A router lift is something that will greatly improve the function of any router table. Having the ability to easily adjust the bit height from above the table is something I have long wished I had. I started researching router lifts about a month ago and realized that they can be pretty pricey. The least expensive lift I found was around $150. Thats about double the money I had in my crappy skill router. Then It dawned on me…build one!
Over the years I have seen several homemade lift designs. I chose the design by John Heisz at ibuildit.ca based on a few factors. First, I dont have a band saw or any decent way of cutting out gears right now. An inclined plane and bearing seemed too simple to mess up. And third, I have built a few of John’s projects before and have had great results.
The build was pretty easy. As the title says, I built two of these lifts. The materials needed were one piece of 2’x2’x3/4″ plywood and one piece of 2’x4’x1/2″ plywood to build both lifts. I also needed a new router. I found these 2hp routers at Harbor Freight for $39.99 each (using a 20% off coupon). John has a complete set of printable drawings for every step of the build. I recommend putting them in some sort of binder so you can flip through them as needed. Also included is a drawing for every bit of hardware needed. Having a drafting degree, I appreciate the time and effort put into producing a great set of plans.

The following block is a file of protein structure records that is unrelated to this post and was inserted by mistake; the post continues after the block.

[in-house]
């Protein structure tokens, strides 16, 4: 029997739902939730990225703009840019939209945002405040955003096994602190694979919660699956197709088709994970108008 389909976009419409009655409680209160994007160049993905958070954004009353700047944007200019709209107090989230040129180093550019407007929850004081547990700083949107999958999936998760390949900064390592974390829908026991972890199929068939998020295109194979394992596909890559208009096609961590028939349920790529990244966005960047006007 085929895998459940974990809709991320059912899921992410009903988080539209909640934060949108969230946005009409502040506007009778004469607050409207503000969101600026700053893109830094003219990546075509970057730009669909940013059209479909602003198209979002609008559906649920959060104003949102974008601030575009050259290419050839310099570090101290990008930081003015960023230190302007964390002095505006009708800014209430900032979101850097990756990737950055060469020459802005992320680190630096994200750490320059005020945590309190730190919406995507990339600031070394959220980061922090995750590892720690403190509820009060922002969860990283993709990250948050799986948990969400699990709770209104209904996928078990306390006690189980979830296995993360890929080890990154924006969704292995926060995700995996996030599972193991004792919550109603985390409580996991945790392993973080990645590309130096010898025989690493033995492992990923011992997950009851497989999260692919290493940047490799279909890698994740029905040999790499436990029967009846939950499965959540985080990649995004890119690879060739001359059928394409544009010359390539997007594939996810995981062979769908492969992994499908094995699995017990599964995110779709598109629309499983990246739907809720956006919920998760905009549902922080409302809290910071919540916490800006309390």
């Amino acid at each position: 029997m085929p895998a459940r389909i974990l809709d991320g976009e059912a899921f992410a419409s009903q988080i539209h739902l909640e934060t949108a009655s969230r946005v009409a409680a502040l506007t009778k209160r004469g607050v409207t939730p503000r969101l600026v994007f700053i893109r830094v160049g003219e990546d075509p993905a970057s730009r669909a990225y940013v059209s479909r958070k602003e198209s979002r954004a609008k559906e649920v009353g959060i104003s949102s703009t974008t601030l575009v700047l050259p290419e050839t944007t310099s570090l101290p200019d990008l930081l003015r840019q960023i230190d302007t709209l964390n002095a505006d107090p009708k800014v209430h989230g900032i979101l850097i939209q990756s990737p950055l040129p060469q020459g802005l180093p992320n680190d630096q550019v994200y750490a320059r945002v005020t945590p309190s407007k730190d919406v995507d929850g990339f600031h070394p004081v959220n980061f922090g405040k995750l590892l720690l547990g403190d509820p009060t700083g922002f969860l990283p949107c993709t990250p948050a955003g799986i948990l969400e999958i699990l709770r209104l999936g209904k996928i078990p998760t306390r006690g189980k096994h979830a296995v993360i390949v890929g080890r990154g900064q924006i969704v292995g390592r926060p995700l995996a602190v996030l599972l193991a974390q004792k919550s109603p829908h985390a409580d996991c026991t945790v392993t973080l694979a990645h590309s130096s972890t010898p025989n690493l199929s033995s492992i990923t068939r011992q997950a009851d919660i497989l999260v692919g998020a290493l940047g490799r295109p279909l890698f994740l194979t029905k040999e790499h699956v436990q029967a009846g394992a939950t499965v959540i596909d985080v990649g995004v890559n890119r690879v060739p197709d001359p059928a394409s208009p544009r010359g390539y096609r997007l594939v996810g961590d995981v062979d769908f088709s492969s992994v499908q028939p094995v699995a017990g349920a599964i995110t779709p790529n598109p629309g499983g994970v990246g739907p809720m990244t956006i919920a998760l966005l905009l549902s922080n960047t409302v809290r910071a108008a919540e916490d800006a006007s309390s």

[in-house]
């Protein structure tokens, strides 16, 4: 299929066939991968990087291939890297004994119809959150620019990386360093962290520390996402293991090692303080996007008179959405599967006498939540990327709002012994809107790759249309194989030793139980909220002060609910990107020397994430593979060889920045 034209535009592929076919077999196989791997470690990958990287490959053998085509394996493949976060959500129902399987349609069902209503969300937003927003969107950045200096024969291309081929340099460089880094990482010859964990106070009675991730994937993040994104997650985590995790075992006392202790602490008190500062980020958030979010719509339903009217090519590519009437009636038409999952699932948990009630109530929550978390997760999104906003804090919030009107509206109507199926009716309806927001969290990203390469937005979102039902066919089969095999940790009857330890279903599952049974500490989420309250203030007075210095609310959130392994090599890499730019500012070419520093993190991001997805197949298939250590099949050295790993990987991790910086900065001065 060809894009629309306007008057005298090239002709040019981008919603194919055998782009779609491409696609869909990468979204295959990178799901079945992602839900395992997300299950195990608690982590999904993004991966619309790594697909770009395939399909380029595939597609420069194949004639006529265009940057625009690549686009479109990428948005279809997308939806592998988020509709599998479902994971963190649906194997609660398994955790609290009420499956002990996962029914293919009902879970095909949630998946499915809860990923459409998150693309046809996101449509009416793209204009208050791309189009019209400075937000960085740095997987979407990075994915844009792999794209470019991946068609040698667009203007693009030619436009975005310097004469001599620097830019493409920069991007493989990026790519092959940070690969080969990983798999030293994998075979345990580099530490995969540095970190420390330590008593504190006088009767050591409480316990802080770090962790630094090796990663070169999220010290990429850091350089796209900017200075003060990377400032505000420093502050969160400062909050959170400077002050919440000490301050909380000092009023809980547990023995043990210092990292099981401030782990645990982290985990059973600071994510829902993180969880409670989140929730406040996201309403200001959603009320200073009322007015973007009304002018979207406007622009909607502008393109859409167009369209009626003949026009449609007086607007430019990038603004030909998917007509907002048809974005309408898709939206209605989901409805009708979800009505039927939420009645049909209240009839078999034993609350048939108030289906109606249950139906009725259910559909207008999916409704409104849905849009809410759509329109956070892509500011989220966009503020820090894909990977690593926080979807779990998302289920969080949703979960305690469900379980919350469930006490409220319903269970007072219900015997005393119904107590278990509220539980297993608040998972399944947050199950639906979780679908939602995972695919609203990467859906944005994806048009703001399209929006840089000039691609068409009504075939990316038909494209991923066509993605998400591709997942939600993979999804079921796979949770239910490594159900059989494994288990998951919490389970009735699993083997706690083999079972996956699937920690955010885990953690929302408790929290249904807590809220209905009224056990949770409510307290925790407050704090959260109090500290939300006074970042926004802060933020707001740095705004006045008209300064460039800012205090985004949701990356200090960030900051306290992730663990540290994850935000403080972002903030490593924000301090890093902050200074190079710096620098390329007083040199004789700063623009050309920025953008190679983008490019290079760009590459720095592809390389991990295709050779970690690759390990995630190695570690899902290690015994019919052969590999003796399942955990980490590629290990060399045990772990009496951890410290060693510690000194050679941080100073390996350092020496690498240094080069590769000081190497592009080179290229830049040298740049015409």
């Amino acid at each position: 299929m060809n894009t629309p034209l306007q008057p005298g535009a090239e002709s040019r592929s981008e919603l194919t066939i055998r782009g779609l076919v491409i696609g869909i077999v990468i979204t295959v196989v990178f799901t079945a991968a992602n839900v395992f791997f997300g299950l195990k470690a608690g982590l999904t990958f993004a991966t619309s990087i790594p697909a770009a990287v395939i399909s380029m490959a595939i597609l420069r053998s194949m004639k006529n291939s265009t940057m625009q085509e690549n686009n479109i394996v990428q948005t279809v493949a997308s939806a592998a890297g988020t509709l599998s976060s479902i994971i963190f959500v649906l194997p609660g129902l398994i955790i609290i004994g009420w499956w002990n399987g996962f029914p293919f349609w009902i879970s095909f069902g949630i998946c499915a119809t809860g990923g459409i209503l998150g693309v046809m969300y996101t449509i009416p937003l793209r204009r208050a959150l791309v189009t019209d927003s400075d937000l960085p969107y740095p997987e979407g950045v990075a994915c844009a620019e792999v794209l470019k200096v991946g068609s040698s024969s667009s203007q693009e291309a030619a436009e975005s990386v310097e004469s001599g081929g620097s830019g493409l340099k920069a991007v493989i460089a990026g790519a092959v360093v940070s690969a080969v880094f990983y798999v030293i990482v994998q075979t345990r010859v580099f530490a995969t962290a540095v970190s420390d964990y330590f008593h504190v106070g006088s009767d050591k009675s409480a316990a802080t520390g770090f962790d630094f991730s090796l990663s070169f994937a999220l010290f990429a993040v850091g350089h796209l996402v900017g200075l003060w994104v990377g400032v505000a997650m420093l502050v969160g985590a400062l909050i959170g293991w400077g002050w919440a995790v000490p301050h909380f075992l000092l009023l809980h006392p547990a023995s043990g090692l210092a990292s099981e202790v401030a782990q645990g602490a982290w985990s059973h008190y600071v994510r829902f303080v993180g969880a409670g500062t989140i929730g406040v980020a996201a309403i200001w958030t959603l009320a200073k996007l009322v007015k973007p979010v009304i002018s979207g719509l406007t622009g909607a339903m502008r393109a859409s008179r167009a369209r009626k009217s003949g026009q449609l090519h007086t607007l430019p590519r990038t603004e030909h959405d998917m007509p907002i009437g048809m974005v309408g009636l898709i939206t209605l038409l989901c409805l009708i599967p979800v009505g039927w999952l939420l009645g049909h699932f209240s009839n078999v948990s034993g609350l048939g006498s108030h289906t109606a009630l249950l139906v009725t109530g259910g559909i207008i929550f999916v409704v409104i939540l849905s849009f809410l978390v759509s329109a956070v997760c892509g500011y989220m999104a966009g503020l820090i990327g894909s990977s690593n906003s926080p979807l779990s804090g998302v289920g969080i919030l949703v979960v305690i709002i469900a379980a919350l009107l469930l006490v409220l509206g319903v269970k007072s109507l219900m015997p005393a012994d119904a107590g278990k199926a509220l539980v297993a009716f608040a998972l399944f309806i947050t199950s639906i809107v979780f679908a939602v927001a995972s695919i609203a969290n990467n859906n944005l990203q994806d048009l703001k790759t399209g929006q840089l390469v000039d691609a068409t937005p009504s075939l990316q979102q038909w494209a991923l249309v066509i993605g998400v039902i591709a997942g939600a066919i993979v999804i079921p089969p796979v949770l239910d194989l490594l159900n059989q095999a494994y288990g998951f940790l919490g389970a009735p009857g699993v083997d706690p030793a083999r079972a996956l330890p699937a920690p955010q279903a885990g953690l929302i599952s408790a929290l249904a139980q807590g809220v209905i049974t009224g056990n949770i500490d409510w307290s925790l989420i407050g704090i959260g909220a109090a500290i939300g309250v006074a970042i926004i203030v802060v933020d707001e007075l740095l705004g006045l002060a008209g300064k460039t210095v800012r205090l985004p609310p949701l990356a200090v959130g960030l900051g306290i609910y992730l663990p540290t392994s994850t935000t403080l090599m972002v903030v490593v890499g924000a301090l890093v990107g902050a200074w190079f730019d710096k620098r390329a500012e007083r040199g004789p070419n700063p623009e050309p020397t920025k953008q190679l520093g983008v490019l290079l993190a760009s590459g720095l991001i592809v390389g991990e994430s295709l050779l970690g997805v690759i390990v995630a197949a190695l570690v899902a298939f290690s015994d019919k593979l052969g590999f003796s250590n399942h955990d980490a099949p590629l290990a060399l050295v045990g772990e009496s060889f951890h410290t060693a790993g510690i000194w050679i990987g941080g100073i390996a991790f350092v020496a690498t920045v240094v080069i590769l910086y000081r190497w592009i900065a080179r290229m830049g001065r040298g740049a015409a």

The best first step anyone can take in any predetermined project is to completely review and understand the plans. If you know how it is supposed to look before you start assembly than you will be less likely to make a mistake. That being said, I made two mistakes. Oh well, I’m human. Luckily they were in places that really didn’t matter and only affected the cosmetics of the build. After you understand how it works, cut out all the pieces and drill all the holes necessary.
During the build everything fell right into place like it was supposed to. However, I did not follow the plans 100%. I have a lot of 1-1/4″ drywall screws in the shop so I decided to adjust the assembly to use this one size screw for the entire build. The only way I was able to do so was use a few 5/8″ pin nails in a few spots to hold pieces steady and follow up with the longer screws on covering pieces.
I recorded the entire build but didn’t get past editing the first half. I felt it was too descriptive and basically gave away the plans. Because it is a paid plan (incredible bargain at $10) I decided to scrap the video completely. Instead, Here is a video showing the completed project in action. With both lifts done I still have to build a top and cabinet to integrate it into my table saw station.